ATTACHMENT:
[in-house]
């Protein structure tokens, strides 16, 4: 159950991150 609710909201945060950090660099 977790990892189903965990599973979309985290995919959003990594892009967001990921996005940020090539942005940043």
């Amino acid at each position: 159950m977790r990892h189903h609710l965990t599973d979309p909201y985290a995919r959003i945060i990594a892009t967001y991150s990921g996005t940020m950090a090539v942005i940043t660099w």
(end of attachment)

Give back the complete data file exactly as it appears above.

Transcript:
[in-house]
């Protein structure tokens, strides 16, 4: 159950991150 609710909201945060950090660099 977790990892189903965990599973979309985290995919959003990594892009967001990921996005940020090539942005940043």
């Amino acid at each position: 159950m977790r990892h189903h609710l965990t599973d979309p909201y985290a995919r959003i945060i990594a892009t967001y991150s990921g996005t940020m950090a090539v942005i940043t660099w």